Attended the SAGEEP 2014 meeting in Boston, March 16-20,  (, where I presented a talk on work at the Shale Hills CZO.

Dynamic time warping of time-lapse GPR data to monitor infiltration at the Shale Hills Critical Zone Observatory in a session on advances in GPR.

Jonathan Nyquist, Temple University,
Laura Toran, Temple University, 
Henry Lin, Penn State University, 
Lacey Pitman, Temple University, 

We released water and brilliant blue dye (4 g/L) into a 1-m long trench cut into the hillside at the Shale Hills CZO and monitored downslope migration of the solution through the unsaturated zone using time-lapse ground penetrating radar (GPR).  The site was then excavated to photograph the dye pathways. The goals were to improve our understanding of how GPR can be used to interpret infiltration by comparing radargrams and photographed dye pathways and to evaluate the importance of the soil-bedrock interface and saprolite fabric on infiltration pathways.  Time-lapse GPR data can enhance the signal, but processing is challenging.  Directly differencing radargrams produces spurious anomalies because the addition of water not only changes the reflection coefficients but also alters the subsurface radar velocity, misaligning reflectors of the before and after time sections.  Constant-offset GPR provides insufficient velocity information for migration to realign the peaks.  We investigated an alternate approach called Dynamic Time Warping (DTW), originally developed for speech recognition.  DTW nonlinearly stretches and contracts the time scale to find an optimal match between waveforms.   Once aligned, the radargrams can be differenced to find changes in reflection strength. GPR radargrams showed a fingering pattern similar to the dye trace photographs, but with less obvious resolution of the structural fabric. The depth of penetration of the dye (approximately 0.5 m) and lateral migration (about 0.2 m) were also captured by the radargrams. Although the depth of penetration was controlled by bedrock, the fingering observed in the dye did not seem to be influenced by undulations in the bedrock but was set by the fabric encountered in the saprolite. GPR provided a rapid method for mapping bedrock, which was an important control on depth of infiltration. GPR also suggested fingering occurs, but detailed pathways were difficult to resolve without dye tracing and excavation.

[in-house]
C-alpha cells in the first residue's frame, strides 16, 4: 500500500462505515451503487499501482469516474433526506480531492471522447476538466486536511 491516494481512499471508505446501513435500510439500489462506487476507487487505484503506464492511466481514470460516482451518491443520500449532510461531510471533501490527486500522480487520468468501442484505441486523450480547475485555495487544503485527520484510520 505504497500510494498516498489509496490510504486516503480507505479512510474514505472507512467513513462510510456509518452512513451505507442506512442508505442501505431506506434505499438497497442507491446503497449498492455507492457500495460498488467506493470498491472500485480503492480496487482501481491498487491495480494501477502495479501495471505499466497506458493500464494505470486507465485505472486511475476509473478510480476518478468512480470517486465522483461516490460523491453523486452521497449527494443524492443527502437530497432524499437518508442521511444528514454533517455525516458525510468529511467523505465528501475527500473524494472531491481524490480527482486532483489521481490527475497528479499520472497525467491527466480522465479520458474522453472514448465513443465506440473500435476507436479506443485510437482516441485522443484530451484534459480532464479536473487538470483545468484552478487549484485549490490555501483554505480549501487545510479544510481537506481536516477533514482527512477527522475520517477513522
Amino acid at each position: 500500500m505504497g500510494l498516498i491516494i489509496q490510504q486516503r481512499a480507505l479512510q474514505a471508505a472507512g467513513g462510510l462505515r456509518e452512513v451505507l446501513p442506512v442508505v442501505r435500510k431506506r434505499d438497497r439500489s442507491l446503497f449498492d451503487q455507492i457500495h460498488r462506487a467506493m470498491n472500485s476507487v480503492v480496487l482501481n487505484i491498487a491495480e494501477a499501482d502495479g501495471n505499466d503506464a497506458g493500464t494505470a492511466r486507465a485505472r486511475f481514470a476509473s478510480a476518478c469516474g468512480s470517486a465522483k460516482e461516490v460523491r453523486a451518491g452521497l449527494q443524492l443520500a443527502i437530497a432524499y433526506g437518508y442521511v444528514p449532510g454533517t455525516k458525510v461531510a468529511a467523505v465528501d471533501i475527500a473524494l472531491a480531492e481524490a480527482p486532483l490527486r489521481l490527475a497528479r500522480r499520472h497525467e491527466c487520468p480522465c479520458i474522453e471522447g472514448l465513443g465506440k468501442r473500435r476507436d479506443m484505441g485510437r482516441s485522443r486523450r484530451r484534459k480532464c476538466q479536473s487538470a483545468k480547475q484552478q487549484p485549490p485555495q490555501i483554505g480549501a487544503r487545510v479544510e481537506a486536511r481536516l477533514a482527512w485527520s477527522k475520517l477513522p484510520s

and was a coauthor on a paper in the section on Infrastructure




Application of Electrical Resistivity Imaging to Evaluate the Geometry of Unknown Bridge Foundations

Joseph Coe, Temple University,
Jonathan Nyquist, Temple University, 
Behnoud Kermani, Pennsylvania State University, 
Lorraine Sybrandy, Temple University, 
Peter Berg, Pennsylvania Department of Transportation, 
Sarah McInnes, Pennsylvania Department of Transportation, 

Electrical Resistivity Imaging (ERI) was utilized to image the subsurface at two bridge sites owned by the Pennsylvania Department of Transportation. Data were acquired using 28 electrodes and an Advanced Geosciences (AGI) SuperSting R8 resistivity meter, which allowed multiple array configurations (e.g., Dipole-Dipole, Schlumberger, and Wenner). Site conditions, hardware configuration, and testing procedures are presented, followed by a discussion of data analysis and interpretation. The purpose of the ERI testing was to determine the bridge foundation geometry, including configuration, depth to bottom, and dimensions, at two bridges where design information was available to determine the feasibility of using this method for bridges with unknown foundations. Typical surface methods for evaluating unknown foundations are often unable to recover information from below a pile cap. ERI presents an opportunity to address this limitation and provide geometry information without the need for drilling operations. The ERI results were promising at one of the sites and provided a reasonable estimate of pile cap dimensions (8.5 m x 7.0 m) compared to actual dimensions (7.3 m x 5.5 m). ERI also detected the presence of battered piles at an approximate 1:2.5 batter angle, which compared favorably with the 1:5 batter angle shown on the foundation plans. Interpretation of the ERI images at the second site proved problematic. This was likely due to issues with data inversion when creating the resistivity section since the resistivity values of the soils were extremely low throughout the site. Moreover, foundation bottom predictions were negatively impacted at both sites by poor signal to noise ratio likely resulting from high levels of background electrical noise from nearby utilities and fences. Despite these issues, ERI shows potential as a tool for evaluating unknown bridge foundations, particularly in less urban areas where noise levels could be more manageable.


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